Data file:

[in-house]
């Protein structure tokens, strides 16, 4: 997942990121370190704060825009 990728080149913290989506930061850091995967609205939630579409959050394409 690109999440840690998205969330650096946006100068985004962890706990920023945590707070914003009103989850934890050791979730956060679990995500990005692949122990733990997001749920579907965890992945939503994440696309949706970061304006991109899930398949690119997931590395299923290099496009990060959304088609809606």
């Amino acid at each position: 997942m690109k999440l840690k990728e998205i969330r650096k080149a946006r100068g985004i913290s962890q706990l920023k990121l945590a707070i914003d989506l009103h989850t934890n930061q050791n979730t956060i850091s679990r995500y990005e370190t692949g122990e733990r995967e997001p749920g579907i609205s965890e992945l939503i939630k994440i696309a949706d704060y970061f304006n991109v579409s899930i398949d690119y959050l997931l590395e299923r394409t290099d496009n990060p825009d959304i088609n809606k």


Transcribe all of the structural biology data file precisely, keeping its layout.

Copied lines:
[in-house]
């Protein structure tokens, strides 16, 4: 997942990121370190704060825009 990728080149913290989506930061850091995967609205939630579409959050394409 690109999440840690998205969330650096946006100068985004962890706990920023945590707070914003009103989850934890050791979730956060679990995500990005692949122990733990997001749920579907965890992945939503994440696309949706970061304006991109899930398949690119997931590395299923290099496009990060959304088609809606």
């Amino acid at each position: 997942m690109k999440l840690k990728e998205i969330r650096k080149a946006r100068g985004i913290s962890q706990l920023k990121l945590a707070i914003d989506l009103h989850t934890n930061q050791n979730t956060i850091s679990r995500y990005e370190t692949g122990e733990r995967e997001p749920g579907i609205s965890e992945l939503i939630k994440i696309a949706d704060y970061f304006n991109v579409s899930i398949d690119y959050l997931l590395e299923r394409t290099d496009n990060p825009d959304i088609n809606k």